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Why does the flock start to pick on one chicken??

post #1 of 4
Thread Starter 

I have 9 chickens, one rooster , the rest are hens. I have deer netting around the fence 7' high to keep them from flying over the 4' chain link fence. One hen got stuck under the netting, and the others all started pecking her, till she had bare spot. i got her out and she survived. But now I see one of the smaller hens is being pecked and sort of an outcast by the other hens. I let the flock come out of the pen into our back yard often so I don't think they are stressed or anything.I don't think their coop area is too small. I have just noticed this lately, my flock is just over a year old.

Another question, my chicken coop is 4x4, with 7 egg laying boxes, this coop is attached to a 10'x10' dog fence where the flock roost at night up on a ladder roost. All this is in a 20'x15' fenced area. This gate is left open to the coop so the flock roams the large fenced area all day, then some times we open the gate so they can come in our back yard. So we have 9 chickens now, and my wife wants 6 more chickens. Do you think we have the room ? We had 12 at one time but have lost a few since.

http://i255.photobucket.com/albums/hh144/Runfox/Garden%20and%20Chickens/CIMG8569.jpg

post #2 of 4

We recently added 4 hens. One of them got picked on so bad, that there was a bloody spot on her head. I removed her from the group and isolated her in her own pen. She is almost completely healed, and feathers have grown completely back. I had a fellow chicken friend advise me to put her back in the group at NIGHT! I asked why, he stated that the group would act like she never left. Sneaky, but effective!

Basshawg

Chickens rule the roost!
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Chickens rule the roost!
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post #3 of 4
Quote:
Originally Posted by Basshawg 

We recently added 4 hens. One of them got picked on so bad, that there was a bloody spot on her head. I removed her from the group and isolated her in her own pen. She is almost completely healed, and feathers have grown completely back. I had a fellow chicken friend advise me to put her back in the group at NIGHT! I asked why, he stated that the group would act like she never left. Sneaky, but effective!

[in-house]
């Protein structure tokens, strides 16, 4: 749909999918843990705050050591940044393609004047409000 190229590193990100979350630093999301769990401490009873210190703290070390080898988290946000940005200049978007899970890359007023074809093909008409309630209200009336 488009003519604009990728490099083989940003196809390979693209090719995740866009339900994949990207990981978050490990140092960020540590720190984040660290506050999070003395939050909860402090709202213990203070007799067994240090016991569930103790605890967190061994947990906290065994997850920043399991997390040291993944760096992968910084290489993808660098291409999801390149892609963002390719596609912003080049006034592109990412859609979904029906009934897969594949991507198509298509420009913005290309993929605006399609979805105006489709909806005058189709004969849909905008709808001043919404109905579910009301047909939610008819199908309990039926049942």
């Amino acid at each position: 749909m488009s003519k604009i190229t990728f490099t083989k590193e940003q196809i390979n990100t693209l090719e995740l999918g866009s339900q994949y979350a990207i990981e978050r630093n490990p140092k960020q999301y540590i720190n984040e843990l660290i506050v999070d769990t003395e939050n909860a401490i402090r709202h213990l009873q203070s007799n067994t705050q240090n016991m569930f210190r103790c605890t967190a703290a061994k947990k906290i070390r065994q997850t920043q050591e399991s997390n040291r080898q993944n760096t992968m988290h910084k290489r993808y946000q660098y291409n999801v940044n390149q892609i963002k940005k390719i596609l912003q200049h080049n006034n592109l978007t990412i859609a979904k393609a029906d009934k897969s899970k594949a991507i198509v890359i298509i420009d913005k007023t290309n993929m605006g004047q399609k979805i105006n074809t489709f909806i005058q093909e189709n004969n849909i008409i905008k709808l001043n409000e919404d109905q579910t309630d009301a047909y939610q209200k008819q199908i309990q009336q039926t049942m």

Basshawg


It's true that most do try to integrate back into the flock at night, but it doesn't always go down smoothly, especially if that chicken was low on the pecking order to begin with.  Often there's still some pecking of the "newcomer" but it's usually over with within a few days.  Chickens are dumb, but they're not that dumb.  They do notice when a previously missing member has been added back. 

I just don't want anyone to get the idea that adding them in at night is going to prevent any reintegration issues.   The longer a chicken is gone, the longer it will take for them to be accepted back into the flock.  As long as the "new" chicken isn't being injured, it's probably better to leave them to work the new pecking order out themselves.


Edited by AKsmama - 4/22/11 at 12:24pm
Kelly, mom of two daughters, six cats, and a Great Pyrenees
Black Stars, EEs, Marans, and a feathered demon (whoops, I mean silver Lakenvelder) and now 6 mixed chicks under two broodies!
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Kelly, mom of two daughters, six cats, and a Great Pyrenees
Black Stars, EEs, Marans, and a feathered demon (whoops, I mean silver Lakenvelder) and now 6 mixed chicks under two broodies!
Reply
post #4 of 4

If you're experiencing pecking problems, it doesn't really matter if you think your chickens have enough room.  Your chickens may not agree. If the 9 chickens are using a 4' x 4' coop, I'm not surprised that they're squabbling. It usually isn't recommended to try to house more than 4 chickens in a coop that size.

The 10' by 10' dog kennel should be  roomy enough for 9 chickens, but there's probably squabbling over the high spot on the ladder roost. You might find that the chickens get along better if you used a single level roost with enough width for all the chickens to be on the same level (allowing about 12" of width per chicken).

When one chicken is getting picked on by everybody else, it's often a sign that the flock can see some weakness in her. Examine that chicken carefully. Has she lost weight recently? Does she have mites or some other problem you can spot? Birds are very good at hiding illnesses for their own survival, but other chickens can spot things that we often miss unless we look very carefully.

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